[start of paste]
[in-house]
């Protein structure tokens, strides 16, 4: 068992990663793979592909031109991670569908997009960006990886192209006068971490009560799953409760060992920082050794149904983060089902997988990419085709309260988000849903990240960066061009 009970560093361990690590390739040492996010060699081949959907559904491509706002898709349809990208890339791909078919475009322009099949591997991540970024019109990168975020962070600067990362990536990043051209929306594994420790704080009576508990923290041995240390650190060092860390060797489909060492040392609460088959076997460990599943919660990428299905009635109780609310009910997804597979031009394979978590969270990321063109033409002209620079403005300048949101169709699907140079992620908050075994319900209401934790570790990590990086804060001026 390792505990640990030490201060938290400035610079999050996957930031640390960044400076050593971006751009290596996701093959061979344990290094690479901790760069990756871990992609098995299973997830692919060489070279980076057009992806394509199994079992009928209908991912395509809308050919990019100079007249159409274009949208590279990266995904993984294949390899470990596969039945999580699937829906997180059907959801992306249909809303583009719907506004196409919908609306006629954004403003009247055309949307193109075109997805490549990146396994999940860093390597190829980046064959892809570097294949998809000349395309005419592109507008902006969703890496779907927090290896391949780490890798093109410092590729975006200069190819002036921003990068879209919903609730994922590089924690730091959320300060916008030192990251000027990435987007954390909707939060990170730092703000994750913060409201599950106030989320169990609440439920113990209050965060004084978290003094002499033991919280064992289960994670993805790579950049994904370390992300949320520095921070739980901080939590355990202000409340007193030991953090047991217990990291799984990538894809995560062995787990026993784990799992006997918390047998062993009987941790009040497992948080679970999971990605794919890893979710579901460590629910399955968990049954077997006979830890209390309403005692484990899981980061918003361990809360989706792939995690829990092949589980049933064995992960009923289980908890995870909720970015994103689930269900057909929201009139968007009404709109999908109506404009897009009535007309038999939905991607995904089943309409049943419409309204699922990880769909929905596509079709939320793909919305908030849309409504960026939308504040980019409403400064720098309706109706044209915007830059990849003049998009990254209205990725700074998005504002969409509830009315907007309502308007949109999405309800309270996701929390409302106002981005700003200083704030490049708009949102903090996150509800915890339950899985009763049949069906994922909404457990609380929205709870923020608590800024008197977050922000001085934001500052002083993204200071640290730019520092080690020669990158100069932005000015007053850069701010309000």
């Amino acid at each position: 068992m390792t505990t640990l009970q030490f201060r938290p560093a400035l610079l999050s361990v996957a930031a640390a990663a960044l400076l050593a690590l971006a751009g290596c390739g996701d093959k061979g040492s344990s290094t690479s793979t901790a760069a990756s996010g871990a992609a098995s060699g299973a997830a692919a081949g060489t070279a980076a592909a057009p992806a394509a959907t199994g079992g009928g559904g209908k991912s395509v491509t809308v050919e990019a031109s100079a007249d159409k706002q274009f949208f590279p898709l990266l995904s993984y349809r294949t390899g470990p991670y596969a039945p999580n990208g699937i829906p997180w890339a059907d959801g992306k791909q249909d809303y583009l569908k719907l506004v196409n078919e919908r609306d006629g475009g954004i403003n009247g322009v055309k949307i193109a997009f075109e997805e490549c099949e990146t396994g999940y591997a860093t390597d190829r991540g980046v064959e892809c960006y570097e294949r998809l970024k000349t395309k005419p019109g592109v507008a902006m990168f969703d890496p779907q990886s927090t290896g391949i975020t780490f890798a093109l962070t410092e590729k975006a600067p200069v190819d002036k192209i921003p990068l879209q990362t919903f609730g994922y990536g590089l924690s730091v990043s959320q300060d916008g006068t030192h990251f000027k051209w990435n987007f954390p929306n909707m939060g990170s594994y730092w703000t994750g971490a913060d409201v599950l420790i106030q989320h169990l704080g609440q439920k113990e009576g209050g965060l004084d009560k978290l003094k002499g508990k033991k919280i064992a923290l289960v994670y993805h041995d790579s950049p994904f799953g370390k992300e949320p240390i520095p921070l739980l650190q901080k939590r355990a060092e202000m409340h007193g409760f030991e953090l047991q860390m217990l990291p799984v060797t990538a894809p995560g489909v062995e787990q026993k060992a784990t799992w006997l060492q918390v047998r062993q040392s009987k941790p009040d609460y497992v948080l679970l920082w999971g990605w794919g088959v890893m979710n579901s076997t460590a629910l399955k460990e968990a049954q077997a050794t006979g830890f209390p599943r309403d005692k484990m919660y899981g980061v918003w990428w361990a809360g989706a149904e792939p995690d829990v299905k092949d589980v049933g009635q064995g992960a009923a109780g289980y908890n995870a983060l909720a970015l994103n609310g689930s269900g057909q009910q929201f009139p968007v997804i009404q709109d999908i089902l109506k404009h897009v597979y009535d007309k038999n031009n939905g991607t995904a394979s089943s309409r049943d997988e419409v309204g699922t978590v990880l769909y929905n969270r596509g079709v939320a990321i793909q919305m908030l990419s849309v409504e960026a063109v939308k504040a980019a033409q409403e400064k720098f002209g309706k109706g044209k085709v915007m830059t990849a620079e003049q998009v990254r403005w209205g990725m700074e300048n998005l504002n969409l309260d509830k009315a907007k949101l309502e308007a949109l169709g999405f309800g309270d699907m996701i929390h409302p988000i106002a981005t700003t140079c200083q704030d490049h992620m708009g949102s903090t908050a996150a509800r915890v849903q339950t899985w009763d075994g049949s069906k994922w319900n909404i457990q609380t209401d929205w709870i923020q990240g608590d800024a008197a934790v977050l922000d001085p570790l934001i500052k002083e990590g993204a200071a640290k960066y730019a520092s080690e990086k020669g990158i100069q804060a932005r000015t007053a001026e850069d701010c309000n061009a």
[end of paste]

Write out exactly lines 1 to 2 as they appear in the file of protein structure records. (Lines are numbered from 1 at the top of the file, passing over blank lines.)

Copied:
[in-house]
């Protein structure tokens, strides 16, 4: 068992990663793979592909031109991670569908997009960006990886192209006068971490009560799953409760060992920082050794149904983060089902997988990419085709309260988000849903990240960066061009 009970560093361990690590390739040492996010060699081949959907559904491509706002898709349809990208890339791909078919475009322009099949591997991540970024019109990168975020962070600067990362990536990043051209929306594994420790704080009576508990923290041995240390650190060092860390060797489909060492040392609460088959076997460990599943919660990428299905009635109780609310009910997804597979031009394979978590969270990321063109033409002209620079403005300048949101169709699907140079992620908050075994319900209401934790570790990590990086804060001026 390792505990640990030490201060938290400035610079999050996957930031640390960044400076050593971006751009290596996701093959061979344990290094690479901790760069990756871990992609098995299973997830692919060489070279980076057009992806394509199994079992009928209908991912395509809308050919990019100079007249159409274009949208590279990266995904993984294949390899470990596969039945999580699937829906997180059907959801992306249909809303583009719907506004196409919908609306006629954004403003009247055309949307193109075109997805490549990146396994999940860093390597190829980046064959892809570097294949998809000349395309005419592109507008902006969703890496779907927090290896391949780490890798093109410092590729975006200069190819002036921003990068879209919903609730994922590089924690730091959320300060916008030192990251000027990435987007954390909707939060990170730092703000994750913060409201599950106030989320169990609440439920113990209050965060004084978290003094002499033991919280064992289960994670993805790579950049994904370390992300949320520095921070739980901080939590355990202000409340007193030991953090047991217990990291799984990538894809995560062995787990026993784990799992006997918390047998062993009987941790009040497992948080679970999971990605794919890893979710579901460590629910399955968990049954077997006979830890209390309403005692484990899981980061918003361990809360989706792939995690829990092949589980049933064995992960009923289980908890995870909720970015994103689930269900057909929201009139968007009404709109999908109506404009897009009535007309038999939905991607995904089943309409049943419409309204699922990880769909929905596509079709939320793909919305908030849309409504960026939308504040980019409403400064720098309706109706044209915007830059990849003049998009990254209205990725700074998005504002969409509830009315907007309502308007949109999405309800309270996701929390409302106002981005700003200083704030490049708009949102903090996150509800915890339950899985009763049949069906994922909404457990609380929205709870923020608590800024008197977050922000001085934001500052002083993204200071640290730019520092080690020669990158100069932005000015007053850069701010309000």